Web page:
“And the tongue is a fire, a world of iniquity: so is the tongue among our members, that it defileth the whole body, and setteth on fire the course of nature, and is set on fire of hell” (James 3:6).
“Defileth” means to spot or stain (Young’s Analytical Concordance to the Bible). When one uses his tongue improperly it stains or spots the whole body; it causes it to be defiled.
“And setteth on fire the course of nature” is a clause that is not so easy to understand because this is not a phrase that is familiar in usage today. The ASV translates it “wheel of nature.” The marginal reading is “birth.” Life begins at conception, but birth is what brings us into the course of things; so the “wheel of birth” may be describing our entire existence from birth until death. Our entire period of existence is set on fire by the improper use of the tongue. It is much less difficult to understand this phrase if we remember to note the context where it appears. James’ purpose is to show the far-reaching effects which come from the misuse of the tongue, and why great restraint is a necessity. Thus, he is showing that the tongue is so powerful that it can influence man’s entire “wheel” or period of existence. An inflamed speech, a few intolerant words said in anger, a false rumor whispered to a friend may start a fire that burns an individual, a city, and even a nation! Remember the rabble-rousing speeches of Hitler and the tremendous wave of the war-spirit that swept over the German nation as a result. Financial institutions have been driven to bankruptcy, lives have been shattered, marriages have been destroyed, families have been broken apart, lifetime friendships have been destroyed, fights, injuries, and murders have been committed all because of careless and thoughtless words spoken in anger over a back fence, or in a casual conversation to someone.
“And it is set on fire of hell” seems to be indicating that the fire or horrible results that come from the misuse and abuse of the tongue can only be compared to the fire which arises in hell. It should be a sobering thought that the fire which figuratively goes out from our tongues when we use them improperly originates in hell, and will lead us there also unless we learn to extinguish it! If James had stopped here we would have enough information about the improper use of the tongue to know fully the importance of keeping it under control, but he has more to say on this subject.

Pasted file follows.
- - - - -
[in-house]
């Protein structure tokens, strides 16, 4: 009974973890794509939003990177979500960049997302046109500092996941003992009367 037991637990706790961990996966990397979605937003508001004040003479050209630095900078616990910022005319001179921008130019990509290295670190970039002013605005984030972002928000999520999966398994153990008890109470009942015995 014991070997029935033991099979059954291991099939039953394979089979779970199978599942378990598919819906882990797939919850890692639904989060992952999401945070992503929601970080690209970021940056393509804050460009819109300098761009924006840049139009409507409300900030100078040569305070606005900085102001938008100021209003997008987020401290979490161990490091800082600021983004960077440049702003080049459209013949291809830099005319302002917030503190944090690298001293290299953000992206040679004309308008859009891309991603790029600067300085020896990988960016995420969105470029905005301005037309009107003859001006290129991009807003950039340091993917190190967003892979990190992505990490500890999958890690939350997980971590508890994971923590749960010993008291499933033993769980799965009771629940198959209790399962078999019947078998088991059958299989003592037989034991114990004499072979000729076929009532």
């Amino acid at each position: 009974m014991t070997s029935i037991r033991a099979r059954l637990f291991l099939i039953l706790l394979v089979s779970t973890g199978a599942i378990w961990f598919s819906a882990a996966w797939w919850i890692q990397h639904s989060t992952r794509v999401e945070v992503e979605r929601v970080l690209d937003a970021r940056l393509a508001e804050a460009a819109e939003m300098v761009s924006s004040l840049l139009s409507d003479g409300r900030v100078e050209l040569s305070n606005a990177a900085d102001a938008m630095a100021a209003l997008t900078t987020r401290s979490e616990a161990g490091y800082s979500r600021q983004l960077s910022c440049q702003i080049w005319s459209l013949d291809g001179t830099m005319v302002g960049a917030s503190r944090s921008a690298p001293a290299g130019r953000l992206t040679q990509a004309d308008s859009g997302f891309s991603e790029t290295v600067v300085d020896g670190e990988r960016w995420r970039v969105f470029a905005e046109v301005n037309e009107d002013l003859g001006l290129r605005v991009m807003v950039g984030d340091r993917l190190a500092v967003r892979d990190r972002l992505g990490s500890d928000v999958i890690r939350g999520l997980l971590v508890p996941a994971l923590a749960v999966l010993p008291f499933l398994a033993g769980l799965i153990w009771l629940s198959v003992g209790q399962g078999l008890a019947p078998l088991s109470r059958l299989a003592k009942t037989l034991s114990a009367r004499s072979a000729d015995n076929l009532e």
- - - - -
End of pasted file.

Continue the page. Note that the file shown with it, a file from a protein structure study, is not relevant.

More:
“For every kind of beasts, and of birds, and of serpents, and of things in the sea, is tamed, and has been tamed of mankind. But the tongue can no man tame; it is an unruly evil, full of deadly poison” (James 3:7-8). There are two possible ideas expressed here by James, and both have merit. The facts that James has demonstrated (controlling a horse with a bit, a ship with a rudder, and training a beast by man) have the common thread that the taming is accomplished by another person; the thing being controlled is acted upon by an outside source. Certainly such a feat cannot be accomplished upon the tongue because it defies being tamed, subdued, or stopped by anyone other than its owner. James does not say that a man cannot control his own tongue. In fact, James shows in James 1:26 that unless a man bridles his own tongue, his religion is vain.
A second view that also has merit is that birds and beasts, no matter how wild they are in their native habitat, are no longer dangerous when they have been tamed. We do not ordinarily keep a tamed animal chained. The tongue, however, can never be tamed to the degree that it can just be turned loose and trusted to do no harm. We may restrain our tongue for a number of years, and then in an unguarded moment, allow it to leap out and say hurtful and harmful things. It must be constantly guarded at all times. Therefore, this statement of James was intended to teach us the importance of exercising constant, ceaseless vigilance in all matters where the tongue is involved. How conscious all of us must be to this painful fact. How often do we thoughtlessly say things we would give anything to recall a moment later?
James is certainly not suggesting that man should be excused for the misuse of the tongue. God never assigns us an impossible task, and then demands that it be done (James 1:26; Matt. 12:37). Note also that James did not say every wild thing has been tamed, but that every kind of creature has been brought under the subjection of man. Let all of us quit making excuses, and work constantly to keep this “little member” under control and in its proper place!
—Paul M. Wilmoth January 18, 1944 – April 5, 2021